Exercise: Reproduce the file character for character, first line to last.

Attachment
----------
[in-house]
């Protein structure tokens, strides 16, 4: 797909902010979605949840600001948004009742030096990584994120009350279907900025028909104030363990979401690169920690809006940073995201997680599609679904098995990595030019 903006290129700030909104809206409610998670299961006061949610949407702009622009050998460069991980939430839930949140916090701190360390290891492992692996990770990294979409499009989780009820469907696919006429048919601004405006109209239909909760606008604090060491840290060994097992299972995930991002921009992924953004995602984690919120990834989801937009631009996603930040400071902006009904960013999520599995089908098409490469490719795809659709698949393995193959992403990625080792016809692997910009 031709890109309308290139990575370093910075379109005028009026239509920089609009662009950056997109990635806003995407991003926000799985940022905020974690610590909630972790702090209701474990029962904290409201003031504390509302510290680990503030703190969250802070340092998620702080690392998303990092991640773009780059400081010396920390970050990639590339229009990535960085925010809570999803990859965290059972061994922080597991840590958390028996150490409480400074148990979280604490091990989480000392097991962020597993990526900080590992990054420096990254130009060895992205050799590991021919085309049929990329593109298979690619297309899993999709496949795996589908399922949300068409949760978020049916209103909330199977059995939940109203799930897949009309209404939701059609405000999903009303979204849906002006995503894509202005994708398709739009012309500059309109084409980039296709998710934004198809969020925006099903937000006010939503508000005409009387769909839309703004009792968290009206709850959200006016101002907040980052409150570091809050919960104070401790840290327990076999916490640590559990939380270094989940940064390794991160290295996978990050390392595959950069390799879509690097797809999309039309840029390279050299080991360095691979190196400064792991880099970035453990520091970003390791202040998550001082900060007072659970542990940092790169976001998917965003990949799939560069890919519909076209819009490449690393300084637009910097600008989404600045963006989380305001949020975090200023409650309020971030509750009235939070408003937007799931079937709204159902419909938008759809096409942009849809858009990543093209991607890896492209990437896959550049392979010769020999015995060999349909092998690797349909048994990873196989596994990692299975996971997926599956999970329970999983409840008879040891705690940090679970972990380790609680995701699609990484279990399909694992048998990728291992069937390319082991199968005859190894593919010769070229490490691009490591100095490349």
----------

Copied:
[in-house]
């Protein structure tokens, strides 16, 4: 797909902010979605949840600001948004009742030096990584994120009350279907900025028909104030363990979401690169920690809006940073995201997680599609679904098995990595030019 903006290129700030909104809206409610998670299961006061949610949407702009622009050998460069991980939430839930949140916090701190360390290891492992692996990770990294979409499009989780009820469907696919006429048919601004405006109209239909909760606008604090060491840290060994097992299972995930991002921009992924953004995602984690919120990834989801937009631009996603930040400071902006009904960013999520599995089908098409490469490719795809659709698949393995193959992403990625080792016809692997910009 031709890109309308290139990575370093910075379109005028009026239509920089609009662009950056997109990635806003995407991003926000799985940022905020974690610590909630972790702090209701474990029962904290409201003031504390509302510290680990503030703190969250802070340092998620702080690392998303990092991640773009780059400081010396920390970050990639590339229009990535960085925010809570999803990859965290059972061994922080597991840590958390028996150490409480400074148990979280604490091990989480000392097991962020597993990526900080590992990054420096990254130009060895992205050799590991021919085309049929990329593109298979690619297309899993999709496949795996589908399922949300068409949760978020049916209103909330199977059995939940109203799930897949009309209404939701059609405000999903009303979204849906002006995503894509202005994708398709739009012309500059309109084409980039296709998710934004198809969020925006099903937000006010939503508000005409009387769909839309703004009792968290009206709850959200006016101002907040980052409150570091809050919960104070401790840290327990076999916490640590559990939380270094989940940064390794991160290295996978990050390392595959950069390799879509690097797809999309039309840029390279050299080991360095691979190196400064792991880099970035453990520091970003390791202040998550001082900060007072659970542990940092790169976001998917965003990949799939560069890919519909076209819009490449690393300084637009910097600008989404600045963006989380305001949020975090200023409650309020971030509750009235939070408003937007799931079937709204159902419909938008759809096409942009849809858009990543093209991607890896492209990437896959550049392979010769020999015995060999349909092998690797349909048994990873196989596994990692299975996971997926599956999970329970999983409840008879040891705690940090679970972990380790609680995701699609990484279990399909694992048998990728291992069937390319082991199968005859190894593919010769070229490490691009490591100095490349």